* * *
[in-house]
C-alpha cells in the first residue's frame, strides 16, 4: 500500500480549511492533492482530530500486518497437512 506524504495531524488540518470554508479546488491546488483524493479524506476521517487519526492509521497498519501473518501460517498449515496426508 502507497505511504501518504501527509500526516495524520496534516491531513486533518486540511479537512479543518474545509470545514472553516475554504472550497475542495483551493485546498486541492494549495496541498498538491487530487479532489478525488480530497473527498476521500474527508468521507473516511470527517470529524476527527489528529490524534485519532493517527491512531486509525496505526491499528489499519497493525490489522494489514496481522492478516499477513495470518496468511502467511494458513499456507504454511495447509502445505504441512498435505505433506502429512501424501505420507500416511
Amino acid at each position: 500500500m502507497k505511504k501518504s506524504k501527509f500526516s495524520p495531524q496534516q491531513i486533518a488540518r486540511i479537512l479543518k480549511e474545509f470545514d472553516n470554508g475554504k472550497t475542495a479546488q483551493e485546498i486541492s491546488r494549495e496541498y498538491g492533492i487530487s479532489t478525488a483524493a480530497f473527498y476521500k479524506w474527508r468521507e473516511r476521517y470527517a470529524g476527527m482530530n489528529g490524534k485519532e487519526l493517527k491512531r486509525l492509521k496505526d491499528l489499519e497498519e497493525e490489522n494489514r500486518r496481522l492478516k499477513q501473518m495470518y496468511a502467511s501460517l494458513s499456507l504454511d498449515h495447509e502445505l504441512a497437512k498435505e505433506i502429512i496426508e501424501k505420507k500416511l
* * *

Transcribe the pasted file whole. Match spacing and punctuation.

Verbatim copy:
[in-house]
C-alpha cells in the first residue's frame, strides 16, 4: 500500500480549511492533492482530530500486518497437512 506524504495531524488540518470554508479546488491546488483524493479524506476521517487519526492509521497498519501473518501460517498449515496426508 502507497505511504501518504501527509500526516495524520496534516491531513486533518486540511479537512479543518474545509470545514472553516475554504472550497475542495483551493485546498486541492494549495496541498498538491487530487479532489478525488480530497473527498476521500474527508468521507473516511470527517470529524476527527489528529490524534485519532493517527491512531486509525496505526491499528489499519497493525490489522494489514496481522492478516499477513495470518496468511502467511494458513499456507504454511495447509502445505504441512498435505505433506502429512501424501505420507500416511
Amino acid at each position: 500500500m502507497k505511504k501518504s506524504k501527509f500526516s495524520p495531524q496534516q491531513i486533518a488540518r486540511i479537512l479543518k480549511e474545509f470545514d472553516n470554508g475554504k472550497t475542495a479546488q483551493e485546498i486541492s491546488r494549495e496541498y498538491g492533492i487530487s479532489t478525488a483524493a480530497f473527498y476521500k479524506w474527508r468521507e473516511r476521517y470527517a470529524g476527527m482530530n489528529g490524534k485519532e487519526l493517527k491512531r486509525l492509521k496505526d491499528l489499519e497498519e497493525e490489522n494489514r500486518r496481522l492478516k499477513q501473518m495470518y496468511a502467511s501460517l494458513s499456507l504454511d498449515h495447509e502445505l504441512a497437512k498435505e505433506i502429512i496426508e501424501k505420507k500416511l